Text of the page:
Whether a borrower uses a first or third party channel is a factor that influences the probability of mortgage default, according to the latest analysis by Digital Finance Analytics (DFA).
Following on from his analysis on Monday
(24 October), Martin North
, principal and founder of DFA said that clients who use a mortgage broker are “slightly more likely to default”.
North found that 1.71% of bank clients defaulted on their loans compared with 1.93% of those opting for a broker.
“We think there are a number of factors below the waterline here which explains the differences. For example brokers know where to look for the larger loan, can help position the application for approval, and households choosing to use brokers are often after a bigger loan on the same income, compared with those via a branch.”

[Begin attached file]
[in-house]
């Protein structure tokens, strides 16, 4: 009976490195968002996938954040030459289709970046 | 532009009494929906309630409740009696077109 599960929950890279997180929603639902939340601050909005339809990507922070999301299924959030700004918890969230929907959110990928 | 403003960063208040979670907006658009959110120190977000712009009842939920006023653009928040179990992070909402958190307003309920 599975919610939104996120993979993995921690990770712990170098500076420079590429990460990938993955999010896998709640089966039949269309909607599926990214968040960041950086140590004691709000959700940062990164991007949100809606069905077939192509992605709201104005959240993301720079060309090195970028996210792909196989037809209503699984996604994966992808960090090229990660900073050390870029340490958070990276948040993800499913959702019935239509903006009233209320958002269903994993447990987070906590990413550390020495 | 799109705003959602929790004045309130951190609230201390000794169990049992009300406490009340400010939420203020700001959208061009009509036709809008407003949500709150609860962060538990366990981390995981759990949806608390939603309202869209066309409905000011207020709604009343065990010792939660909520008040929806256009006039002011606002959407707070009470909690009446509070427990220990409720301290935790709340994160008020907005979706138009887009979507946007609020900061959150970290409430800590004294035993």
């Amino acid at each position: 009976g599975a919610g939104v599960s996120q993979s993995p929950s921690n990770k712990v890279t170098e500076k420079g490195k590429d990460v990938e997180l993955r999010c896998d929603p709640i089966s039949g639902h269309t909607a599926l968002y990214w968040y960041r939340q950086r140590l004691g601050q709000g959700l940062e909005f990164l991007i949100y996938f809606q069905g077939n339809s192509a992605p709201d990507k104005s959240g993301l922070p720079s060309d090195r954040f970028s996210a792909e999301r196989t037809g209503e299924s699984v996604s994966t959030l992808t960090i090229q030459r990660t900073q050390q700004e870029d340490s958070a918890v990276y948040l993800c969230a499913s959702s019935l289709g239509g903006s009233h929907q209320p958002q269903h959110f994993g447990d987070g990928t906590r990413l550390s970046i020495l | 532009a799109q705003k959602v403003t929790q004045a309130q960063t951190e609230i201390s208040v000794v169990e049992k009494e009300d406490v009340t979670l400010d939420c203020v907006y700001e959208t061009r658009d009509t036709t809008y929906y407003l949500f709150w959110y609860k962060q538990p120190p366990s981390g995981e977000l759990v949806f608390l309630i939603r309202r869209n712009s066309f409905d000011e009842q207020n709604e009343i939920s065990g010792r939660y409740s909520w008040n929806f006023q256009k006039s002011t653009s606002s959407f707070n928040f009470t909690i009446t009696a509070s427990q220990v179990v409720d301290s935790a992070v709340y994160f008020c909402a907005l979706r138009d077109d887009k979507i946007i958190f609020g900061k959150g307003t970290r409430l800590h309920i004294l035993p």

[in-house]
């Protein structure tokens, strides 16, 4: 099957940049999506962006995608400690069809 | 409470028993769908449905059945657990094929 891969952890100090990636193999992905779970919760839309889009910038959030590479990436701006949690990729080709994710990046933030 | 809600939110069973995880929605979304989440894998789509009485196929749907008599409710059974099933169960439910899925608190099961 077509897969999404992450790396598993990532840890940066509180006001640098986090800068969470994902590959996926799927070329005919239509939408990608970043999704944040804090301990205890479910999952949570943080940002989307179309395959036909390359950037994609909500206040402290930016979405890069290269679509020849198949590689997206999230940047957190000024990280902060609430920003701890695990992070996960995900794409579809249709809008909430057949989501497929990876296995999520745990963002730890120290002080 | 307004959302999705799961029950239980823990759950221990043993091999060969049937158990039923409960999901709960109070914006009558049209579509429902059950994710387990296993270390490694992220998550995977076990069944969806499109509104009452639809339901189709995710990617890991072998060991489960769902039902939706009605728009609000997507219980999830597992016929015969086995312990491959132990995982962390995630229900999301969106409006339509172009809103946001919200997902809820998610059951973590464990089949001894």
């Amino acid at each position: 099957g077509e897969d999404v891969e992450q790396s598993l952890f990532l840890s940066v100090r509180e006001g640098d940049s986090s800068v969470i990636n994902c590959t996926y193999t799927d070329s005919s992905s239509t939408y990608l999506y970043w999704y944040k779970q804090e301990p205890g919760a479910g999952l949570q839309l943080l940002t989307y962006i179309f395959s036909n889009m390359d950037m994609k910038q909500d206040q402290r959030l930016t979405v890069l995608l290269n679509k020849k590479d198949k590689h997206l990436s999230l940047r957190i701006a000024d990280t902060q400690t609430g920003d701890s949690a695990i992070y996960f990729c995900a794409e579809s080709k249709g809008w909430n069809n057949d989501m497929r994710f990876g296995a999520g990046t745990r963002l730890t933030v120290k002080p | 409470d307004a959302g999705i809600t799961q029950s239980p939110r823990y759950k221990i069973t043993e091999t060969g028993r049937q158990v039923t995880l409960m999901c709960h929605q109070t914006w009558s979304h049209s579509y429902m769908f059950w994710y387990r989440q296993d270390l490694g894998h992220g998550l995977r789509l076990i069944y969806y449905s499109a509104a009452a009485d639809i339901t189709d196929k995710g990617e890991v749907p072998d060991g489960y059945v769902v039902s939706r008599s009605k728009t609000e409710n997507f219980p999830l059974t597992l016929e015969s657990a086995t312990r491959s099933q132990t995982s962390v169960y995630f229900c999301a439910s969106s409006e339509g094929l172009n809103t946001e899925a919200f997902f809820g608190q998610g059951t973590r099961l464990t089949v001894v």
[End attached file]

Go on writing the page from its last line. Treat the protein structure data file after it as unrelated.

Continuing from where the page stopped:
Looking at loan to income, DFA found that those putting more than 60% of their income to repay their mortgage faced the highest risk.
“As the LTI reduces, so does the risk. We think the LTI and DSR ratios should become the cornerstone of mortgage underwriting. APRA
please note!” he wrote.
Finally, loan to value ratios also affected the risk of default although not through a straightforward relationship. Those in the 50-70% LVR bands were the least likely to default. The risk increased for the lower bands due to constrained incomes plus. Higher bands were also at risk due to larger loans relative to income as well as lower net assets held.
Other points of interest include that borrowers with interest-only loans are slightly more likely to default and that those under 30 and over 60 years old are more at risk.
Mortgage default rates expected to rise
Mortgage arrears at three year high: Moody’s
Risk of mortgage defaults on the rise